In her debut memoir, Meadows memorializes her daughter while deploring the state of adolescent mental health care.
Karen and Dennis were ecstatic to adopt infant Sadie. She grew into an outgoing, adventurous child who embraced life, whether that meant fishing with her grandfather or starting a neighborhood dog-washing business. But bouts of crying, anxiety, and overeating became regular occurrences in Sadie’s life when she started middle school, and a psychiatrist eventually diagnosed her with dysthymia, a chronic depressive disorder. Medication failed to help Sadie, and she made her first suicide attempt in seventh grade. A short stay in a psychiatric ward was followed by more attempts and a longer stay in a residential facility. The family moved to Portland, Oregon, where Sadie’s new psychiatrist prescribed an ever changing drug cocktail as Sadie joined the city’s street culture and began skipping school, avoiding home, and admitting herself to the ER. The Meadowses eventually found what they hoped was a true solution: several months of treatment in a wilderness program followed by over a year in a rural emotional-growth high school. Sadie’s stability issues continued in Portland, however, and at age 18, she died after a suicide attempt. Meadows emphasizes that the tragedy of Sadie’s situation was not just her illness, but how her illness obscured a vivacious and complete human being. She writes compellingly about the constant obstacles facing Sadie, herself, and Dennis: a dearth of child and adolescent psychiatrists, lack of “wrap-around” services, and, perhaps most significantly, the stigma that prevents families from seeking help or comfort. The book’s power comes from the way Meadows lucidly analyzes her own story to identify larger systematic issues in mental health care for young people. The memoir also includes basic advice and resources for struggling teens and their families.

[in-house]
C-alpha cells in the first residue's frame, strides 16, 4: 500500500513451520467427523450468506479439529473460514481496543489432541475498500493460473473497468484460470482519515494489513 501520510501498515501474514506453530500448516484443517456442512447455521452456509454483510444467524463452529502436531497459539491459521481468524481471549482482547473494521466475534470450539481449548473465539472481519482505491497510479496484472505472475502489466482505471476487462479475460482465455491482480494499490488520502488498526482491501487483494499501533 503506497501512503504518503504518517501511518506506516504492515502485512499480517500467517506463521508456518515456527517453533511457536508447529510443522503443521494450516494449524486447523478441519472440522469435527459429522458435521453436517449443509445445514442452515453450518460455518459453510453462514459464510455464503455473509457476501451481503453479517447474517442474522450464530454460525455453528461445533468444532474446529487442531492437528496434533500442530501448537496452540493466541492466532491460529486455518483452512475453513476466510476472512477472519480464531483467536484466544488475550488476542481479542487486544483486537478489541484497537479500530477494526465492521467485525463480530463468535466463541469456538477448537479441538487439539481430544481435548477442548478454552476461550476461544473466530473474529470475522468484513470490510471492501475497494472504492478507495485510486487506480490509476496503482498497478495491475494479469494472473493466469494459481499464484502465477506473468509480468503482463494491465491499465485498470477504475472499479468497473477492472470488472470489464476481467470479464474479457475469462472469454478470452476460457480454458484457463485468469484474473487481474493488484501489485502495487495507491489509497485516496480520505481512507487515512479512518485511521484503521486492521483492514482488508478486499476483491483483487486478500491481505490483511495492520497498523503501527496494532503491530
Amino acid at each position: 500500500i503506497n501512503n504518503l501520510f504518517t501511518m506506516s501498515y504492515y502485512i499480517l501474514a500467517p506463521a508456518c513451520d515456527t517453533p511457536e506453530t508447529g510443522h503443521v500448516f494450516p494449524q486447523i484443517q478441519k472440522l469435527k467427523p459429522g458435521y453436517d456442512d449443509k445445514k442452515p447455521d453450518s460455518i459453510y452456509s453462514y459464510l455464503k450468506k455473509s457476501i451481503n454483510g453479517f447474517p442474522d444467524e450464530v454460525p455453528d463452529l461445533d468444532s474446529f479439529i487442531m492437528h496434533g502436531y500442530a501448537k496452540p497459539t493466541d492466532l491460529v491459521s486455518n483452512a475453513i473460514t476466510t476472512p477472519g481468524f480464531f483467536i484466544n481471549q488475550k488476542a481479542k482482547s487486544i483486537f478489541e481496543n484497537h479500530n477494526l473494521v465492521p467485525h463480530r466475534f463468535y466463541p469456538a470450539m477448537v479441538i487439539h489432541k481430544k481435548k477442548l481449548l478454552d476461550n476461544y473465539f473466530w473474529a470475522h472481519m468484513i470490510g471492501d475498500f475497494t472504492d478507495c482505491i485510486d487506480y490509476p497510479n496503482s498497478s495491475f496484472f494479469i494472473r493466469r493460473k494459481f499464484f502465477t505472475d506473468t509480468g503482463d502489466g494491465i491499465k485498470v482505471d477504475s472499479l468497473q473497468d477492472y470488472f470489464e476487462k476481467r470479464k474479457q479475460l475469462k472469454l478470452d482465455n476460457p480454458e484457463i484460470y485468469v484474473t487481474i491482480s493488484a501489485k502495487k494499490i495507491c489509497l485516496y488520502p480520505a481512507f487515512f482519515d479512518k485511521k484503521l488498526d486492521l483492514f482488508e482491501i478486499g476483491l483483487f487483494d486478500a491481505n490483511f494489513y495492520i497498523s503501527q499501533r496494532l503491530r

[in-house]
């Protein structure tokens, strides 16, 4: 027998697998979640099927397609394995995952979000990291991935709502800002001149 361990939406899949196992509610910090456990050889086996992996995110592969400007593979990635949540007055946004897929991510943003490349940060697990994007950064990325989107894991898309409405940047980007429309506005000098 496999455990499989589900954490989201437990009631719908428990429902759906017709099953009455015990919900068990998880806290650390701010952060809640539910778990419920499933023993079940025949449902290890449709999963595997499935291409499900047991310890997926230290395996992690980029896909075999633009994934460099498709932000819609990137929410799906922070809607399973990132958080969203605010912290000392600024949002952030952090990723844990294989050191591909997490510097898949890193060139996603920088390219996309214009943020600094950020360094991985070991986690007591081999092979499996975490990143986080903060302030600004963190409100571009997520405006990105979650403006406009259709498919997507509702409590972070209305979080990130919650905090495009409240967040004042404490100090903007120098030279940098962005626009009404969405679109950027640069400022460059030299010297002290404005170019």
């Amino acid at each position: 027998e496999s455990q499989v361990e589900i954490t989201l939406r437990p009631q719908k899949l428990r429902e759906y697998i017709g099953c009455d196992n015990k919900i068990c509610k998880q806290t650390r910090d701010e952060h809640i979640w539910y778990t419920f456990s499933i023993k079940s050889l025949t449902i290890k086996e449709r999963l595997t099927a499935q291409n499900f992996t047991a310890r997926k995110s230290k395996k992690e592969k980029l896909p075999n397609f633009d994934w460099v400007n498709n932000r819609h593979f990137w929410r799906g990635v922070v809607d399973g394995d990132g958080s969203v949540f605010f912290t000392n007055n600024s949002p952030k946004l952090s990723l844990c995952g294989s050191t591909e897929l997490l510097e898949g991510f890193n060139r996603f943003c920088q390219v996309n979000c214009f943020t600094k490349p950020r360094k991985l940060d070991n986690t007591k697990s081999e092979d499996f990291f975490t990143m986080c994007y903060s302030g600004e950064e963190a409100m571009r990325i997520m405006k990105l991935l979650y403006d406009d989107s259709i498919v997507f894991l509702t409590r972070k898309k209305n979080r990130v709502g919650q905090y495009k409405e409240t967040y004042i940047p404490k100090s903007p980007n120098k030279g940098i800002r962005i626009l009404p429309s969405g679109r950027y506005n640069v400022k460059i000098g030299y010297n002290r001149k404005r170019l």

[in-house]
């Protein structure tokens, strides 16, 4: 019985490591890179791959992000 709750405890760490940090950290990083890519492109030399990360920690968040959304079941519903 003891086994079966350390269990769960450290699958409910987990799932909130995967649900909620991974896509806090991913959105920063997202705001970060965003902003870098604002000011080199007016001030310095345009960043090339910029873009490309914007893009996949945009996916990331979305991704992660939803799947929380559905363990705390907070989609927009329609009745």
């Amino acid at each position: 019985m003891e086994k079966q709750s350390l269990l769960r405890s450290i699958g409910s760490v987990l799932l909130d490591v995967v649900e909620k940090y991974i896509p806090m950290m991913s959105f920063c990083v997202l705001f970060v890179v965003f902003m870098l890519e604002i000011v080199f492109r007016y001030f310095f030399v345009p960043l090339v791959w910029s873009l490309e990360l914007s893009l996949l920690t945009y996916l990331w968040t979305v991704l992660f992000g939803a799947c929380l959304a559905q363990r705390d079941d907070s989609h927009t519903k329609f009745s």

An intense, moving account of raising and mourning a child with mental illness.